This digital composite of Olympic ice skaters Tonya Harding and Nancy Kerrigan appeared on the cover of New York Newsday. The picture showed the rivals practicing together, shortly after an attack on Kerrigan by an associate of Harding’s husband. The caption reveals the fake: “Tonya Harding, left, and Nancy Kerrigan, appear to skate together in this New York Newsday composite illustration. Tomorrow, they’ll really take to the ice together.”

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Hoping to illustrate its diverse enrollment, the University of Wisconsin at Madison digitally inserted a black student in a crowd of white football fans for the cover of its brochure. The original photograph is on the left.

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This GQ magazine cover features a digitally slimmed Kate Winslet. Winslet was offended by the retouching, which she called 'excessive.'




The photo at top is a digital composite of the two on the bottom. A British soldier in Basra gestures to Iraqi civilians, urging them to seek cover. The doctored image appeared on the front page of the Los Angeles Times shortly after the U.S. led invasion of Iraq. Brian Walski was fired after his editors discovered that he had combined two of his photographs to improve the composition.

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John Kerry, then a decorated veteran of the Vietnam War and not yet a politician, prepares to speak at a peace rally in New York in 1971. The image was used in a photo composite during the 2004 presidential primaries.

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Jane Fonda protests the Vietnam War and President Nixon at a rally near the Republican National Convention in 1972. The image was used in a photo composite during the 2004 Presidential primaries.

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This photo composite makes it look like John Kerry and Jane Fonda once shared a stage at a rally. The two were photographed at two different events. The doctored image surfaced during the 2004 presidential primaries.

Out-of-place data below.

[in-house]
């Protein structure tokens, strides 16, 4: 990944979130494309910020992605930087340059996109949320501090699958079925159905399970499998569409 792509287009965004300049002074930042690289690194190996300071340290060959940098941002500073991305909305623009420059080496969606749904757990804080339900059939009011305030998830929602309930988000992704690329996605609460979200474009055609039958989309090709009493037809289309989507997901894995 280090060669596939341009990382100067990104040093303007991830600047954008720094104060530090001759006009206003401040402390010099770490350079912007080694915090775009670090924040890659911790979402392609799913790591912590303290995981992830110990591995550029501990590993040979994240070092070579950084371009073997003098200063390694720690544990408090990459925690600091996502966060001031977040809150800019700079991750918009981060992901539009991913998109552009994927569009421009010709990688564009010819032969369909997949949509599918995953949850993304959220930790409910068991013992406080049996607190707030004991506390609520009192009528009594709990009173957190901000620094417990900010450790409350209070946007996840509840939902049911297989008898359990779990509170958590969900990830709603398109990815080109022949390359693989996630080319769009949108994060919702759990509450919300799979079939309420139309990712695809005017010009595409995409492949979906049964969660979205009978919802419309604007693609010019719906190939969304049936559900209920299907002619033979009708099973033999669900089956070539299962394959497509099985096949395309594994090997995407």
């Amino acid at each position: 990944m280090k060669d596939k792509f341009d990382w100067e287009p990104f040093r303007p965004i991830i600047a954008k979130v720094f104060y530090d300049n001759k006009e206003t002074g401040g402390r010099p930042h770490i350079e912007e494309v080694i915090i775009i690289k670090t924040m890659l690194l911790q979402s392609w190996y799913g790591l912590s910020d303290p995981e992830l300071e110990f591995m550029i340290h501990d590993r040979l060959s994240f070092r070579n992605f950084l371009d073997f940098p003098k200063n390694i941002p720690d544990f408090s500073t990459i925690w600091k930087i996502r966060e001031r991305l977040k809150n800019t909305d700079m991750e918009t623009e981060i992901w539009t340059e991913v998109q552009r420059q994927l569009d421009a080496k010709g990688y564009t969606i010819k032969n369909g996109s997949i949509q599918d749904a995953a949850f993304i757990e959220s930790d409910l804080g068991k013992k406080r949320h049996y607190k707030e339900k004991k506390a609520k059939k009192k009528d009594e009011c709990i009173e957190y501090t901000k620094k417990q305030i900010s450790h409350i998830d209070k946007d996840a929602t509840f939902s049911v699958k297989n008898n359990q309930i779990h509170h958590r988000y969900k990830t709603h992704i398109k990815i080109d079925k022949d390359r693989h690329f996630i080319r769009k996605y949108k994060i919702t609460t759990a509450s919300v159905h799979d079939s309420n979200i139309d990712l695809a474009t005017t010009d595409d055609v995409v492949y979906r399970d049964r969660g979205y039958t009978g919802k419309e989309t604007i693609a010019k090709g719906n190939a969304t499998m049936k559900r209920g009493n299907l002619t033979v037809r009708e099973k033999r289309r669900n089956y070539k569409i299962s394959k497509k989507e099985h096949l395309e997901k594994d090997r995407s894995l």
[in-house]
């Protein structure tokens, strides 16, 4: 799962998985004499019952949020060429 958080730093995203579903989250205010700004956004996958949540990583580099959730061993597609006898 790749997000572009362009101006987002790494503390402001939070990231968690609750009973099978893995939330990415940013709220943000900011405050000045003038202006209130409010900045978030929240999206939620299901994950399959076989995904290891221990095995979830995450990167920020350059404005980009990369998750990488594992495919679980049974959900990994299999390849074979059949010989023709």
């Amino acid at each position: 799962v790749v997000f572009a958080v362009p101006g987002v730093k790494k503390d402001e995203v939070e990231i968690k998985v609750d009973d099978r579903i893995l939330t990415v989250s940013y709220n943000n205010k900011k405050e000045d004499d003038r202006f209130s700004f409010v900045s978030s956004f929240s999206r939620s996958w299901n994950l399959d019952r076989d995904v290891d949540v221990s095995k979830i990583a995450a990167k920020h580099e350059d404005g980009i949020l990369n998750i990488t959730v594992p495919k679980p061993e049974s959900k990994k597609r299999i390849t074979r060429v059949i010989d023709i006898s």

A presidential campaign ad for George W. Bush shows a sea of soldiers as a back drop to a child holding a flag. The original image, at right, shows Bush standing at a podium. He was removed by digitally copying and pasting several soldiers from other parts of the image.

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A 2005 Newsweek cover featured a photo of Martha Stewart's head pasted onto the body of another person.




A digitally altered image of illustrator Clement Hurd appears in newer editions of 'Goodnight Moon,' written by Margaret Wise Brown and illustrated by Hurd. The publisher, HarperCollins, altered the original photograph, at right, to remove a cigarette from Hurd’s hand.

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A photograph, at left, by Adnan Hajj, a Lebanese photographer, shows thick black smoke in Beirut after an Israeli air raid. The Reuters news agency initially published the image at right on their web site, but withdrew it when it became evident that it had been manipulated to show more and darker smoke. Hajj said he was only trying to clean up the photo and not alter the image.

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A photograph of Katie Couric was digitally altered from the original, at right, to give Couric a trimmer waistline and a thinner face. This image appeared in CBS' in-house magazine Watch! CBS spokesman, Gil Schwartz, said 'the doctored image was the work of a CBS photo department employee who got a little zealous.'




Sepah News, a service owned by Iran's Revolutionary Guards, released these images. The on at right shows three missiles being launched in Iran. The one at left was apparently altered to add a fourth missile, according to defense analyst Mark Fitzpatrick, director of the Non-Proliferation Program for the London-based Institute For Strategic Studies.

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A photo of Sarah Palin was widely distributed across the Internet shortly after Palin was announced as John McCain's running mate for his 2008 campaign. The photo was revealed to be a composite of Palin’s head pasted onto somebody else’s body.